Years ago, I began this series of posts for yoga teachers and people who might be interested in taking a yoga teacher training, as a way to navigate the fears and questions many of us have starting out as a yoga teacher. I’ve shared tips for hosting yoga workshops, ways to generate income as a teacher, and how to offer adjustments without making your students feel uncomfortable in hopes that we can come together as a community and support one another in becoming the best yoga teachers we can be. Now that I host my own Namaslay® Yoga Teacher Trainings, reflecting on my craft and refining my skills as a teacher is even more important.
One of the things I’m constantly reminding myself of is to be mindful of my ego and its reflection in my classes. Teaching yoga is essentially an act of service, and the more I can focus on the needs of my students instead of my own image or agenda, the more they’ll receive from the practice and the less stress I feel in preparation. Here are a few things to consider in keeping the focus on your students:
You have nothing to prove and everything to share. Believe it or not, I still get nervous before I teach, so I’ll repeat this silently to myself. I let it be my mantra when I was invited to teach at a yoga festival in Dubai in front of hundreds of (maybe even a thousand) people. They put me on a huge stage, which I dislike because it literally puts the teacher above people, and I don’t think we should place yoga teachers on pedestals. I understand it was important for logistics - everyone needed to see, but the physical separation made the mental game so much more difficult. Reminding myself I was only there to offer my gifts helped take the pressure off.
In the name of keeping yoga teachers off pedestals, introduce yourself before class. Not only does it help calm my nerves, but I want my students to feel at ease, too. It’s helpful to share my authenticity in a handshake and eye contact, reminding my students I’m just another person, and there are no wild expectations of what they should be doing in their practice. I’m no one’s guru, and I’m not here to cultivate adoration. I’m here to lead a safe practice of breath and movement that will empower others to connect with themselves and find their own inner teacher.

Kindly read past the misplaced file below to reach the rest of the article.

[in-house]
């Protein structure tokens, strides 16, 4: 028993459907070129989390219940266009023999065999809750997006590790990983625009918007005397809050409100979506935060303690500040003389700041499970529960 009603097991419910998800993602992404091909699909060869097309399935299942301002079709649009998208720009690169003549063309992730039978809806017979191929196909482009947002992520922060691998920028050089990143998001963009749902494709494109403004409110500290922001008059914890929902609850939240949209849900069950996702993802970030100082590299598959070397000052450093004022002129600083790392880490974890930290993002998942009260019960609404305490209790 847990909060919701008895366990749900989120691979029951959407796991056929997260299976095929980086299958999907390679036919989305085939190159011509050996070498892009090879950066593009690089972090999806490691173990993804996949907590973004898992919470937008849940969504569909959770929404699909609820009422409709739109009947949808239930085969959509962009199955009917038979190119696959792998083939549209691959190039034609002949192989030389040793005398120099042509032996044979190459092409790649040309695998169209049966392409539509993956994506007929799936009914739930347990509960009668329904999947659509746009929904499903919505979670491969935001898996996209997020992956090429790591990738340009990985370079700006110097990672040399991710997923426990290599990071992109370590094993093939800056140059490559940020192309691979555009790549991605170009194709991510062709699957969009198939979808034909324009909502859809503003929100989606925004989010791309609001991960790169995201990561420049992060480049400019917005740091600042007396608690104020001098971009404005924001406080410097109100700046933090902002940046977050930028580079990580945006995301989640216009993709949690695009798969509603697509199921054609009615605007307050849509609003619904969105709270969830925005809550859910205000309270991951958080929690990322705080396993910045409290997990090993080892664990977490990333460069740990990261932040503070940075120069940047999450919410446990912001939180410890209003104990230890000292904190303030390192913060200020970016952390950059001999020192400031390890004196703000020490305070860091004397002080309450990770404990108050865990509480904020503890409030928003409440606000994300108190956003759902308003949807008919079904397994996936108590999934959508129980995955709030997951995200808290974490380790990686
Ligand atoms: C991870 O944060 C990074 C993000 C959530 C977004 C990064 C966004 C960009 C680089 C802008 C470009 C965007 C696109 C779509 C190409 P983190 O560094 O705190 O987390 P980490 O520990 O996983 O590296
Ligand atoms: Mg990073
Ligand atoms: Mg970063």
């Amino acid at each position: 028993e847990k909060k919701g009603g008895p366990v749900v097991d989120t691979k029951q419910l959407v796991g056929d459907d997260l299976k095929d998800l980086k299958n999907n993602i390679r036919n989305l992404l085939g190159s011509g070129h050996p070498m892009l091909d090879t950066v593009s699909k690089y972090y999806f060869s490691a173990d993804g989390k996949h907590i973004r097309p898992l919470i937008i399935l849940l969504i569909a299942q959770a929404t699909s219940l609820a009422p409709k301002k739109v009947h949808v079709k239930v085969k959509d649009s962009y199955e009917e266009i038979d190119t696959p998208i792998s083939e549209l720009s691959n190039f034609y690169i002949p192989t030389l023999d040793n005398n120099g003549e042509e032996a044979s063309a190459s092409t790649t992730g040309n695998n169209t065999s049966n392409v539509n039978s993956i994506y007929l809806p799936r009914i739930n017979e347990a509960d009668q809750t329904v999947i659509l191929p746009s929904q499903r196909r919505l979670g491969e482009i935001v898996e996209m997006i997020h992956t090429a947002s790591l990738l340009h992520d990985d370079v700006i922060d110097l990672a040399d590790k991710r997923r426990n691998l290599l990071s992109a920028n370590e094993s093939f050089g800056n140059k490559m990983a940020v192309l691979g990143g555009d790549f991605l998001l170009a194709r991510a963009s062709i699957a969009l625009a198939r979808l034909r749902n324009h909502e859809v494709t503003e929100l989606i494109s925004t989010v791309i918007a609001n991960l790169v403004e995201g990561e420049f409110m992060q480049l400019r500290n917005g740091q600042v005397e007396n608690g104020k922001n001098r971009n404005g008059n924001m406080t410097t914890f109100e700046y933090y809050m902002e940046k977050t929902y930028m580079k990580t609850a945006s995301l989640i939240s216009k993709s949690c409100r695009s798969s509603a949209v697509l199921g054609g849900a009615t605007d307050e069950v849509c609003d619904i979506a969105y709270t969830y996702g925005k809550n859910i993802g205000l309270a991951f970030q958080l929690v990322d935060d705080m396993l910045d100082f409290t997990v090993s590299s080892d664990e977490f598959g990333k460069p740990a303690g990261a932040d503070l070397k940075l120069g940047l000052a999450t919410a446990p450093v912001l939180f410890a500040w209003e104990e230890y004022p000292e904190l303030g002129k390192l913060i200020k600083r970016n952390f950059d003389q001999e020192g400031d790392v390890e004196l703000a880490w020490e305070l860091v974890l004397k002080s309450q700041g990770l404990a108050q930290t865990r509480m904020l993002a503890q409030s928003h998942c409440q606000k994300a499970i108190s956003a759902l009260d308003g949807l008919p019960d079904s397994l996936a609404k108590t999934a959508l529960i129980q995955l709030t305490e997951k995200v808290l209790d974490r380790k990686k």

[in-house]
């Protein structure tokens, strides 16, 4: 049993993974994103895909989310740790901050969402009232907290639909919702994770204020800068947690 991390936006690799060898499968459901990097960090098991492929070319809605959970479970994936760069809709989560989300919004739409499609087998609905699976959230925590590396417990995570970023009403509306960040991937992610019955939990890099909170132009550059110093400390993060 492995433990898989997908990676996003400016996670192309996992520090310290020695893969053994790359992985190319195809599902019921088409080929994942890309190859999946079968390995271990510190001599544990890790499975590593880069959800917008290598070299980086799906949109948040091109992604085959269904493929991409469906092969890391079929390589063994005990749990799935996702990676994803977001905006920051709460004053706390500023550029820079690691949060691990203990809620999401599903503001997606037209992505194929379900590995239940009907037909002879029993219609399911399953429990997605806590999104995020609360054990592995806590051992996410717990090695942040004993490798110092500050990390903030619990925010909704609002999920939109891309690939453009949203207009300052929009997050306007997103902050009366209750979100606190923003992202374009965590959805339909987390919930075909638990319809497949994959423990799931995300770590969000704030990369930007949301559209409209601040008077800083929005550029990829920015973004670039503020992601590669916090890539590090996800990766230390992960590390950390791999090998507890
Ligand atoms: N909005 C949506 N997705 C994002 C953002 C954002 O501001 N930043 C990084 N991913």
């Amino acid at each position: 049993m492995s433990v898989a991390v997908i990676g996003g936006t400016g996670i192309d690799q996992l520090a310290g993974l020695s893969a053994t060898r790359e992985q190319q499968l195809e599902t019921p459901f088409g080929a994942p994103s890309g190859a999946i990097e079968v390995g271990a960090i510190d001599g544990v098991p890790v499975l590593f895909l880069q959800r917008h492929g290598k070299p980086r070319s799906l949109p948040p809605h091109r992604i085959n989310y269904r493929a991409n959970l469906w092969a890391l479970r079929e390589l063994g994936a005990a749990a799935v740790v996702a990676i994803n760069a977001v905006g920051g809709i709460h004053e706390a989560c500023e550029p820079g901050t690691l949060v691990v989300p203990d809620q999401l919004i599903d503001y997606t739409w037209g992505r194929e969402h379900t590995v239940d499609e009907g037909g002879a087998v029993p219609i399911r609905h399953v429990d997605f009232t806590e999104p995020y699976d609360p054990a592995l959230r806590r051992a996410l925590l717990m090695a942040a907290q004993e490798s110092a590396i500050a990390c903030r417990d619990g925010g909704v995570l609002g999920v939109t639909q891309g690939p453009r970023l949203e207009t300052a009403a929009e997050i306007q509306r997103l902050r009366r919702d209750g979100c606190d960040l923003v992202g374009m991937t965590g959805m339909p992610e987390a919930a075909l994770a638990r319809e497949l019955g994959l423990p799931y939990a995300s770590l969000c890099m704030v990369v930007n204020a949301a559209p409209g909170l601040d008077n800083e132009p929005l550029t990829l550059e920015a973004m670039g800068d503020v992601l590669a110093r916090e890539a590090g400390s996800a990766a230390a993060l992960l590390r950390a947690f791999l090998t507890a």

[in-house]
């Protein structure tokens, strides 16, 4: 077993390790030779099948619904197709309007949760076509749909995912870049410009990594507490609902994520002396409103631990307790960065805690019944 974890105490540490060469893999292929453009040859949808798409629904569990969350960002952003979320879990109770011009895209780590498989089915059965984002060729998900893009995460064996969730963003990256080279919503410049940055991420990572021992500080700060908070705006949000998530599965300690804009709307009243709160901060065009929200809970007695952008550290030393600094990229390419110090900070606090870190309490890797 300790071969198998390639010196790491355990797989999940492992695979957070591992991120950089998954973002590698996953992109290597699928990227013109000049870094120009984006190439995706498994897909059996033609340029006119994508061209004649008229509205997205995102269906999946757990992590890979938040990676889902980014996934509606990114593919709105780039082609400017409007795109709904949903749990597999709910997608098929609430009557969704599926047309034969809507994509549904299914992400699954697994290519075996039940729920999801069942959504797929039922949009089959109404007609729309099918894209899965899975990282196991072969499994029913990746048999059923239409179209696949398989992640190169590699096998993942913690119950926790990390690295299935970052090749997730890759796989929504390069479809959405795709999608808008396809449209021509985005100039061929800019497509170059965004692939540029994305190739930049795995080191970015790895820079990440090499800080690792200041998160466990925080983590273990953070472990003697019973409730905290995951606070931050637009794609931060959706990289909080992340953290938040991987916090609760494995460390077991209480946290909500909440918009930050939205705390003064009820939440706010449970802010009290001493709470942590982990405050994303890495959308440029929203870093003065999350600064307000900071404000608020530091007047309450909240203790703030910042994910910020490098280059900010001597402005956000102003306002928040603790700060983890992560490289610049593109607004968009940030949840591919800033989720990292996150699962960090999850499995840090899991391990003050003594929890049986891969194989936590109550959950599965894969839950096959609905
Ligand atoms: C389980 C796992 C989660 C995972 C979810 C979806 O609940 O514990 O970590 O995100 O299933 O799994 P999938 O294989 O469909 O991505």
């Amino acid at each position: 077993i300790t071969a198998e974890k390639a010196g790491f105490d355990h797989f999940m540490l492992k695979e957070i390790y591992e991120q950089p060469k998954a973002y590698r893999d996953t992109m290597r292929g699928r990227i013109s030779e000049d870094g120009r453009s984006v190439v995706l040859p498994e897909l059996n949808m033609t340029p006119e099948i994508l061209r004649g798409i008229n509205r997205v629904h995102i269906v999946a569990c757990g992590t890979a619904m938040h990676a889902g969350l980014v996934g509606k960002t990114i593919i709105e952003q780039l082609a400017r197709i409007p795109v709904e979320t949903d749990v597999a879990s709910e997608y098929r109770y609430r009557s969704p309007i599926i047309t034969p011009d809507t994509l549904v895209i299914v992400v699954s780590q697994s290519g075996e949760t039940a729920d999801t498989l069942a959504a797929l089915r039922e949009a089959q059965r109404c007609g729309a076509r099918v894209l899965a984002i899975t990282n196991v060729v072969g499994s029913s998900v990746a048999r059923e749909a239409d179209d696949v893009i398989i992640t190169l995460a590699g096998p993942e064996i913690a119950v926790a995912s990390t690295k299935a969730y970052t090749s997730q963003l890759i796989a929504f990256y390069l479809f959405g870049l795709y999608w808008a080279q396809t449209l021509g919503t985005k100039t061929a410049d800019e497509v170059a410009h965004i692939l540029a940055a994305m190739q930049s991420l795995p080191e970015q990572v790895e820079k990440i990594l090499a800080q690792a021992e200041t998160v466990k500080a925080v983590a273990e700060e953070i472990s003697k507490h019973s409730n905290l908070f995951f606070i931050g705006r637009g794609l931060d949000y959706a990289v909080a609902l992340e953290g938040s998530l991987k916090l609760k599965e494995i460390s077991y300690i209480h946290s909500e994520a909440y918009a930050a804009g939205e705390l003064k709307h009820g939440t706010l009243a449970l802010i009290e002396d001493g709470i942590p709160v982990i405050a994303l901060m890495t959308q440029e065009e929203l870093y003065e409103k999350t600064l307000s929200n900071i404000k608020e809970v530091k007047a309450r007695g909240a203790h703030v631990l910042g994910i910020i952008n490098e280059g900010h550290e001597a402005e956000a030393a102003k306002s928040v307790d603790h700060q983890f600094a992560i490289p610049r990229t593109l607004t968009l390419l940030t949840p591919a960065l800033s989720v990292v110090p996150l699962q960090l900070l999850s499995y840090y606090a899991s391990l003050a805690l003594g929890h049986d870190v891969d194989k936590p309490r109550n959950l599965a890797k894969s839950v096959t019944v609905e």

Remember the class is for the students. Teaching is not my time to practice. My eyes and attention are on my students, so I can offer the cues, assists and adjustments they need. I’m there to offer a suggestion for where to go, but I make it very clear at the beginning of the class that it’s for them, and if they need a child’s pose or to fly up into handstands in each vinyasa, it’s all totally cool with me.
Meet your students where they are. I may plan an advanced class with tricky arm balances and challenging transitions, but if my class is full of beginners, how does my demo of a handstand press benefit them? You may be excited that you figured out an incredible tip for a difficult pose and can’t wait to share it, but if you’re on your mat playing in an inversion, and your students are still in the preparation stages, they may leave class feeling disheartened or frustrated. Lovingly encourage them to explore their limits, and keep yours for your own practice.
Keep the chatter to a minimum. Maybe it’s a personal preference, but in a yoga class, I want to be guided and assisted by a teacher, and otherwise forget they are there. A bit of personality in cuing and instruction is great. I’ll welcome some encouragement, an opportunity to ask a question or learn more about my practice, and I think a teacher being themselves makes students feel more at ease. But I’ve taken classes where the teacher couldn’t help but fill every moment of silence. If the energy in the room was low, they would make jokes or call attention to themselves for feedback, probably out of nervousness, but the effect was the students losing their presence and attention for themselves. We spend so much time focusing on work, family, friends, and a million other things. When I come to my mat, I want to focus just on me. Right here. Right now. And as a teacher, I don’t want to rob my students of that same opportunity for self exploration and care.
I’m interested in your thoughts on ego in the yoga classroom or studio! Have you experienced an imbalance in your own teaching or in another’s class? Do you have any other tips for keeping a student-centered approach to teaching? Let us know in the comments! I’m traveling for work and a mini-vacay this week, but I’m excited for the summer schedule at Namaslay® Studios to kick off when we return! If you’re in the Ridgefield, Connecticut area, stop in and take a class with us!